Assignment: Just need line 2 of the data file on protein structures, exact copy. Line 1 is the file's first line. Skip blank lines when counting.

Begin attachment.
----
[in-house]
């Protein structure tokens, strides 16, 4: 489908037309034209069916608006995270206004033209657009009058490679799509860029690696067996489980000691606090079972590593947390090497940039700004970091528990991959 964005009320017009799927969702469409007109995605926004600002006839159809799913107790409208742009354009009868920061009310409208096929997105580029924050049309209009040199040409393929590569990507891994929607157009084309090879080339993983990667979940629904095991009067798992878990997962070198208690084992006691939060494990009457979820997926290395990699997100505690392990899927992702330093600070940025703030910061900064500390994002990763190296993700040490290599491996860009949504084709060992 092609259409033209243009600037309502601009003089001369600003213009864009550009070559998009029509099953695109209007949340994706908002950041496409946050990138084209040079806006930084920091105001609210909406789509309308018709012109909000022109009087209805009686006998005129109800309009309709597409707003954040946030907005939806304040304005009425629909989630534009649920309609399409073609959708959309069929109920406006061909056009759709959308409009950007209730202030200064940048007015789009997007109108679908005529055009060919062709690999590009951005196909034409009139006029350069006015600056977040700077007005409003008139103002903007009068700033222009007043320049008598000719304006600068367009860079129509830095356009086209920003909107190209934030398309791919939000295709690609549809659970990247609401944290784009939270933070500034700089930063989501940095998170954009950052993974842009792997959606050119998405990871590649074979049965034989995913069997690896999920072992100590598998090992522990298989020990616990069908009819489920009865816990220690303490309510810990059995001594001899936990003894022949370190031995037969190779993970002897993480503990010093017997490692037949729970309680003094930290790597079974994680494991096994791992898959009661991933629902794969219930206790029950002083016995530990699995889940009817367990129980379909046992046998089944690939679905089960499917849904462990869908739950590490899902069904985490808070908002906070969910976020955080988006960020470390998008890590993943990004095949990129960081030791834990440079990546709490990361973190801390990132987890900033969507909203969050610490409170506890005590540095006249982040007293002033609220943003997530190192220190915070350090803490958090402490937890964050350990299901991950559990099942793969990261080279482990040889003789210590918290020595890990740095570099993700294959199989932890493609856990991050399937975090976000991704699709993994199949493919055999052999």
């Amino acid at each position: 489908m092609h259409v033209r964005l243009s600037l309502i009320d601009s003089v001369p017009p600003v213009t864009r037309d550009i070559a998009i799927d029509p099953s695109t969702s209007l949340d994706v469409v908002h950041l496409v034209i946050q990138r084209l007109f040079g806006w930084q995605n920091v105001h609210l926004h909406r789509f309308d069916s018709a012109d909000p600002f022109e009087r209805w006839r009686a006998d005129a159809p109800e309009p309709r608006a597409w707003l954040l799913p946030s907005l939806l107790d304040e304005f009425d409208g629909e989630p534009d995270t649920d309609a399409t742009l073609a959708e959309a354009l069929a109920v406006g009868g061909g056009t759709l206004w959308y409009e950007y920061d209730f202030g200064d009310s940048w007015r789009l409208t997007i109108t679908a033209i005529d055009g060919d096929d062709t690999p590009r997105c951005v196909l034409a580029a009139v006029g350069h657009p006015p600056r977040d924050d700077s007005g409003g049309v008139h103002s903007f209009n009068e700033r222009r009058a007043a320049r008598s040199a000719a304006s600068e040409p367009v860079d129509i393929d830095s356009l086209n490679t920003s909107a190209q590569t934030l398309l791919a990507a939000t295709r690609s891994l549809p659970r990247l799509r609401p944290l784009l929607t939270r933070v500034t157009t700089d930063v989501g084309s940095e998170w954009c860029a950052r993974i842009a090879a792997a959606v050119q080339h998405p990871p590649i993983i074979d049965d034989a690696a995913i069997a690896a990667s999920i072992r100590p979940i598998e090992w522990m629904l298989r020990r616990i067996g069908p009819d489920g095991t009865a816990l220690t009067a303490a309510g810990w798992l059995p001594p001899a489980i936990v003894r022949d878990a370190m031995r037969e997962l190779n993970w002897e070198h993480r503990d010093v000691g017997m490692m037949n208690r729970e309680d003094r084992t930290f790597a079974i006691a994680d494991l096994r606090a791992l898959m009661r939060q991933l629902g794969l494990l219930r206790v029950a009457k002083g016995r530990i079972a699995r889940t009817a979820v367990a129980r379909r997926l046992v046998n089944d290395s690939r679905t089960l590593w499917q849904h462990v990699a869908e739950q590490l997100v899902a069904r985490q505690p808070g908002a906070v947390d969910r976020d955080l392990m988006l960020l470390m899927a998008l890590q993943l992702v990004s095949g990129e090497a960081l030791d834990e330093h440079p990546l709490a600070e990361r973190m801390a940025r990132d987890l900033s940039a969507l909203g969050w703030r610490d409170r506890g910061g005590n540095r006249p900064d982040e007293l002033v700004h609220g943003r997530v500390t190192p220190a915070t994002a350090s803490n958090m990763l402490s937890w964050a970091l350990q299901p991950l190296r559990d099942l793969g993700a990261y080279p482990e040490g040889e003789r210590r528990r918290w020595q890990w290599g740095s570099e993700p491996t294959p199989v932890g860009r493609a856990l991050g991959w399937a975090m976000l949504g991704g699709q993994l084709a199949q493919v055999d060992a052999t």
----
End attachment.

């Protein structure tokens, strides 16, 4: 489908037309034209069916608006995270206004033209657009009058490679799509860029690696067996489980000691606090079972590593947390090497940039700004970091528990991959 964005009320017009799927969702469409007109995605926004600002006839159809799913107790409208742009354009009868920061009310409208096929997105580029924050049309209009040199040409393929590569990507891994929607157009084309090879080339993983990667979940629904095991009067798992878990997962070198208690084992006691939060494990009457979820997926290395990699997100505690392990899927992702330093600070940025703030910061900064500390994002990763190296993700040490290599491996860009949504084709060992 092609259409033209243009600037309502601009003089001369600003213009864009550009070559998009029509099953695109209007949340994706908002950041496409946050990138084209040079806006930084920091105001609210909406789509309308018709012109909000022109009087209805009686006998005129109800309009309709597409707003954040946030907005939806304040304005009425629909989630534009649920309609399409073609959708959309069929109920406006061909056009759709959308409009950007209730202030200064940048007015789009997007109108679908005529055009060919062709690999590009951005196909034409009139006029350069006015600056977040700077007005409003008139103002903007009068700033222009007043320049008598000719304006600068367009860079129509830095356009086209920003909107190209934030398309791919939000295709690609549809659970990247609401944290784009939270933070500034700089930063989501940095998170954009950052993974842009792997959606050119998405990871590649074979049965034989995913069997690896999920072992100590598998090992522990298989020990616990069908009819489920009865816990220690303490309510810990059995001594001899936990003894022949370190031995037969190779993970002897993480503990010093017997490692037949729970309680003094930290790597079974994680494991096994791992898959009661991933629902794969219930206790029950002083016995530990699995889940009817367990129980379909046992046998089944690939679905089960499917849904462990869908739950590490899902069904985490808070908002906070969910976020955080988006960020470390998008890590993943990004095949990129960081030791834990440079990546709490990361973190801390990132987890900033969507909203969050610490409170506890005590540095006249982040007293002033609220943003997530190192220190915070350090803490958090402490937890964050350990299901991950559990099942793969990261080279482990040889003789210590918290020595890990740095570099993700294959199989932890493609856990991050399937975090976000991704699709993994199949493919055999052999």